We may do so only if we can say that the district court abused its discretion in reaching the determination it did-something that occurs “when the district court bases its ruling on an erroneous conclusion of law or relies on clearly erroneous fact findings.” Hackett v. Barnhart, 475 F.3d 1166, 1172 (10th Cir.2007). In conducting our inquiry under this standard of review, it's irrelevant how we, as an initial matter, might have ruled on Ms. Madron's EAJA application. Of necessity, the abuse of discretion standard of review “implies a degree of discretion invested” in the district court, not in this court, to issue a decision “based upon what is fair in the circumstances and guided by the rules and principles of law.” Valley Forge Ins. Co. v. Health Care Mgmt., 616 F.3d 1086, 1096 (10th Cir.2010) (internal quotation and alteration omitted). Our appellate role is limited to ensuring that the district court's discretionary decision did not fall beyond “the bounds of the rationally available choices [before the district court] given the facts and the applicable law in the case at hand.” Id. (internal quotation omitted). And, of course, it is the appellant's obligation to shoulder the burden of showing an error of this magnitude has occurred.

This Ms. Madron says she can do. In her view, the district court's judgment-that the government's litigation position was substantially justified-has to be an abuse of discretion. It has to be, Ms. Madron insists, because the government's position was rejected by this court in her merits appeal. As she puts it, the “Law of the Case” precludes the government from arguing the reasonableness of its litigation efforts; it follows inexorably from this court's conclusion that the ALJ's decision lacked substantial evidence that the government's efforts to defend the decision lacked substantial justification.

We reject this argument because it conflates two different questions. When we review the merits of a denial of benefits, as we did in Ms. Madron's previous appeal, we review for the presence or absence of substantial evidence to support the administrative decision. See, e.g., Frantz v. Astrue, 509 F.3d 1299, 1300 (10th Cir.2007); Madron, 311 F. App'x at 175. When a district court reviews an EAJA application, however, it considers (among other things) whether the government's litigating position enjoyed substantial justification in fact and law; that is, whether its litigating position was reasonable even if wrong. See Gatson v. Bowen, 854 F.2d 379, 380 (10th Cir.1988). “The government's position can be [substantially] justified,” we have repeatedly held, “even though it is not correct.” Hackett, 475 F.3d at 1172 (internal quotation marks omitted). The test for substantial justification under the EAJA, the Supreme Court has added, is simply “one of reasonableness.” Pierce v. Underwood, 487 U.S. 552, 563-64 (1988). In other words, it does not necessarily follow from our decision vacating an administrative decision that the government's efforts to defend that decision lacked substantial justification. Ms. Madron's suggestion otherwise is simply erroneous. Neither does Ms. Madron develop in her opening brief any other argument for reversing the district court. Accordingly, any other basis for reversal is waived and this court is obliged to affirm. See Headrick v. Rockwell Int'l Corp., 24 F.3d 1272, 1277-78 (10th Cir.1994) (White, J., sitting by designation). AFFIRMED.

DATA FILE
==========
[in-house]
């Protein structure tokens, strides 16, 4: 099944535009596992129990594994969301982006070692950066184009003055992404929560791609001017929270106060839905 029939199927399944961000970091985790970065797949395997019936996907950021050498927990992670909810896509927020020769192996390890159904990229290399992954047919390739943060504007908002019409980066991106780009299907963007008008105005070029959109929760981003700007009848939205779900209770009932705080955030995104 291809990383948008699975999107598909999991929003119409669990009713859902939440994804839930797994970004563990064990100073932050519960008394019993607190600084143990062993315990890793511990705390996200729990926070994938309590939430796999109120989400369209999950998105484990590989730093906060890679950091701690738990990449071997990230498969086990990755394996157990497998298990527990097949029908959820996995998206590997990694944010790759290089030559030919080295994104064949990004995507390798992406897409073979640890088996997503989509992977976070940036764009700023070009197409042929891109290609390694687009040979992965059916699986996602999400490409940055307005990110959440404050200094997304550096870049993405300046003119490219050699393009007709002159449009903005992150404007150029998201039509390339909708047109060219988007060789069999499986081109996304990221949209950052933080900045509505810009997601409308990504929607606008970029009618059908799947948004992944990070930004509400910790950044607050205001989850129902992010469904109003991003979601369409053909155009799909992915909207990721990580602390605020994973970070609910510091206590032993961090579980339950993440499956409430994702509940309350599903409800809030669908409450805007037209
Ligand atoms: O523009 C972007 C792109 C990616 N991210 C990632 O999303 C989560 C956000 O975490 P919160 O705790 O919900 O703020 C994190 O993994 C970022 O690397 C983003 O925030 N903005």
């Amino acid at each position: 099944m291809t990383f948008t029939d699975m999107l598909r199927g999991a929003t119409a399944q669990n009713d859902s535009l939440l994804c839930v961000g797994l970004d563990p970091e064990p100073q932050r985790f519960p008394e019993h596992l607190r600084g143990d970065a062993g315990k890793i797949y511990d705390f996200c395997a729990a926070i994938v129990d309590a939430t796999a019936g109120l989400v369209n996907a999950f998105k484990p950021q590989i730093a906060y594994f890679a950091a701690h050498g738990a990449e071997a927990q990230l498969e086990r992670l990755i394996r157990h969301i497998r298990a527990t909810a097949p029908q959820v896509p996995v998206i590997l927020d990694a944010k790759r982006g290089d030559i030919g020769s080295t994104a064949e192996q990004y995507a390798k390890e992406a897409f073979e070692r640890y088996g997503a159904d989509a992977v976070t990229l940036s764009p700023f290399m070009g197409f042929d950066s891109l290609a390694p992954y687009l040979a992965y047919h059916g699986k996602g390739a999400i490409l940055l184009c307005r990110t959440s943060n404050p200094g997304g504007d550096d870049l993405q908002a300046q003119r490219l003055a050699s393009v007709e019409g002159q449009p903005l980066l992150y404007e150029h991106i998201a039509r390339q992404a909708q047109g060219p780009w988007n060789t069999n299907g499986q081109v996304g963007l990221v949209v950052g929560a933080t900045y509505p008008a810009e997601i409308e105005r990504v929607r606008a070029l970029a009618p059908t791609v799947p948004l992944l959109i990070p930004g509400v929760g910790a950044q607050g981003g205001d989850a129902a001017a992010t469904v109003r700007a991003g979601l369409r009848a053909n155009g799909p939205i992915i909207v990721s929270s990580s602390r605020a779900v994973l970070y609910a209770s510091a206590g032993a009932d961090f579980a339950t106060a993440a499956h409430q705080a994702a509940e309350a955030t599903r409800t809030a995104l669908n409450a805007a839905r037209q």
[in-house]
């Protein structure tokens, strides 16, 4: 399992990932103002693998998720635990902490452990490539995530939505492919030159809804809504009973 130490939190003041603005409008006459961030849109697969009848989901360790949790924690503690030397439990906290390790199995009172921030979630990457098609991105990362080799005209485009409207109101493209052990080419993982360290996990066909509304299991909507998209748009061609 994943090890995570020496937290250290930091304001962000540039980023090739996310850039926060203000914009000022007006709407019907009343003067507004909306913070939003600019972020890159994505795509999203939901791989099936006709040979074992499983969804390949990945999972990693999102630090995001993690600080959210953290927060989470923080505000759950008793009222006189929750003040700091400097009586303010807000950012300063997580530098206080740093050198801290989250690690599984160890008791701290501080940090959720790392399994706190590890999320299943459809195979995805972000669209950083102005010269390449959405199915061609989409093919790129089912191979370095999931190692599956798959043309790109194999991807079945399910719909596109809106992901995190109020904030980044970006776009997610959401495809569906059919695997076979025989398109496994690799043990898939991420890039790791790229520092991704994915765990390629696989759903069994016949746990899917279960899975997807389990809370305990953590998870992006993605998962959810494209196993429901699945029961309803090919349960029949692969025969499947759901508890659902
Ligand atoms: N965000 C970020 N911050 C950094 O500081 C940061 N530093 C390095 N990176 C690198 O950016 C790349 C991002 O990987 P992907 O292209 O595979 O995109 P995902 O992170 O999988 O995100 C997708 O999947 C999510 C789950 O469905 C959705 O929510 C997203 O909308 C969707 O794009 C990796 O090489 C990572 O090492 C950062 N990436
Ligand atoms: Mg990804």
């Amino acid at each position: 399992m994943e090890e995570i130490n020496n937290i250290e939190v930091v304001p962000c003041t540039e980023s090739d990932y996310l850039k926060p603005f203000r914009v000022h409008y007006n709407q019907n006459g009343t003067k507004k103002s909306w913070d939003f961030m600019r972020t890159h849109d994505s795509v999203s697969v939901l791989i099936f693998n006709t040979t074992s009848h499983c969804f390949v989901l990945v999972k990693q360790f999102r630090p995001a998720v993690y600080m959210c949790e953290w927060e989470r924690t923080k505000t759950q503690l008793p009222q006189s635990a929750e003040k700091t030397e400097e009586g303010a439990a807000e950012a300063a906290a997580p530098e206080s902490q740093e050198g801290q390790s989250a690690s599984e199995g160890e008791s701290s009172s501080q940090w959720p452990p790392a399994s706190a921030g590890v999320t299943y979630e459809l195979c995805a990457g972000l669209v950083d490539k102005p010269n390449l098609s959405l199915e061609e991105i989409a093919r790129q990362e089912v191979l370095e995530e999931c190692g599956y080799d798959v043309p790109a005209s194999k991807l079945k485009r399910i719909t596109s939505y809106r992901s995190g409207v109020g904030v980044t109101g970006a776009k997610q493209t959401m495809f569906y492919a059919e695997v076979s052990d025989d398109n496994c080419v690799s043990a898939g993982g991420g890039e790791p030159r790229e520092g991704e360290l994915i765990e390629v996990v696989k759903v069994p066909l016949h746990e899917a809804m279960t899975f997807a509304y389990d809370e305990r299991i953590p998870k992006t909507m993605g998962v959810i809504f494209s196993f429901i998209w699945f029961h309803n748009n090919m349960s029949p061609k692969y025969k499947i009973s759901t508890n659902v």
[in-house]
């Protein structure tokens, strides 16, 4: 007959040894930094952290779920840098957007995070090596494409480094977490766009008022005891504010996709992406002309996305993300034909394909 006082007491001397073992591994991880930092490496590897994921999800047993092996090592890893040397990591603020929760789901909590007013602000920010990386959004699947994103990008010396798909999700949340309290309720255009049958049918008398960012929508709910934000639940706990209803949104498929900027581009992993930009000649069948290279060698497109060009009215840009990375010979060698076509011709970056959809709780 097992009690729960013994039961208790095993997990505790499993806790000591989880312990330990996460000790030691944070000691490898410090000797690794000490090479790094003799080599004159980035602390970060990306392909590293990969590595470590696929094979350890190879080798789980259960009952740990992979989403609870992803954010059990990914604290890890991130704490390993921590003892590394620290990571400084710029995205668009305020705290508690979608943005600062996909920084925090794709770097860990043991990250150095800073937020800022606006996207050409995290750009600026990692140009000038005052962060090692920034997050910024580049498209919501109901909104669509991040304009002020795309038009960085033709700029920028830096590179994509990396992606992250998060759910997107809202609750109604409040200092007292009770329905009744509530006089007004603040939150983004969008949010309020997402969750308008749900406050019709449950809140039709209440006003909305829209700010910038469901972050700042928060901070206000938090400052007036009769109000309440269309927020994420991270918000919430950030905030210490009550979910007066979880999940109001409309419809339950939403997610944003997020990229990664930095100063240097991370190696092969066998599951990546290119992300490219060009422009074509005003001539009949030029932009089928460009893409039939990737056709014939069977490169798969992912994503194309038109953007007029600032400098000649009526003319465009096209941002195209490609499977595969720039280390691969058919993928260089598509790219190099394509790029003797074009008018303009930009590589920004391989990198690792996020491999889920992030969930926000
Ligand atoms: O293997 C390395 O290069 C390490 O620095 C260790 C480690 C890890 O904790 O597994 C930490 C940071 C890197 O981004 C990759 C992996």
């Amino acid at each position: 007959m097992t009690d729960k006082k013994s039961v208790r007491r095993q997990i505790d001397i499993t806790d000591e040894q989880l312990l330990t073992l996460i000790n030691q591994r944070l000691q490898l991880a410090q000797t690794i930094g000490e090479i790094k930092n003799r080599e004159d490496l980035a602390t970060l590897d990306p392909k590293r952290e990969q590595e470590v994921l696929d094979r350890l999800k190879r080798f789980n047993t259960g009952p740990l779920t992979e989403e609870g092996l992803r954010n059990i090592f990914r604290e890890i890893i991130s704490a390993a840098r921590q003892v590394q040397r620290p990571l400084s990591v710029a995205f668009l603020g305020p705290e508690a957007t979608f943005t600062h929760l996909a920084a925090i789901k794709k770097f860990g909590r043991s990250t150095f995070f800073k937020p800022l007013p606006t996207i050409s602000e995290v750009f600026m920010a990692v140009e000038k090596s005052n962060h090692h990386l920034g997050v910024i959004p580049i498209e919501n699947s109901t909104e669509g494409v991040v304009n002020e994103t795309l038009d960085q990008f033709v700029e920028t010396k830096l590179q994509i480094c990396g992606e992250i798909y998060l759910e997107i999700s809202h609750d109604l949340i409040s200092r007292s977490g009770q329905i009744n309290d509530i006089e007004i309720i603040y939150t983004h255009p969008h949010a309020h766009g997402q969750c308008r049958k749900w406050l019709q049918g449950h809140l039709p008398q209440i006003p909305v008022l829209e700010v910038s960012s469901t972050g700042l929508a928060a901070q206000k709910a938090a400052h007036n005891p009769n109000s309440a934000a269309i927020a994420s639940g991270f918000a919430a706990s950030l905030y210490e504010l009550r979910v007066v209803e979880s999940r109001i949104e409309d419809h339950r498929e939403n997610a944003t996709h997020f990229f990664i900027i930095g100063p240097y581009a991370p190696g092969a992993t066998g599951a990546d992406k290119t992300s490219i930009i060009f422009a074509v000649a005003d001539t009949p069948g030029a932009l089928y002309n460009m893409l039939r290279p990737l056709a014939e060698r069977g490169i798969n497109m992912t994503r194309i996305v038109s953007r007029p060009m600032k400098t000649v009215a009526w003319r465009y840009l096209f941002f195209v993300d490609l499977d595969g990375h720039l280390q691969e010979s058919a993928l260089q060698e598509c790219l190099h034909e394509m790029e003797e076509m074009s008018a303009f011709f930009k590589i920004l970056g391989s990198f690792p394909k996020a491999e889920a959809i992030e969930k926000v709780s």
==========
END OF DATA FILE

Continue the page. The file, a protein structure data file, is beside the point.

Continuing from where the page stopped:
GORSUCH, Circuit Judge.

Was this helpful?

Thank you. Your response has been sent.

Copied to clipboard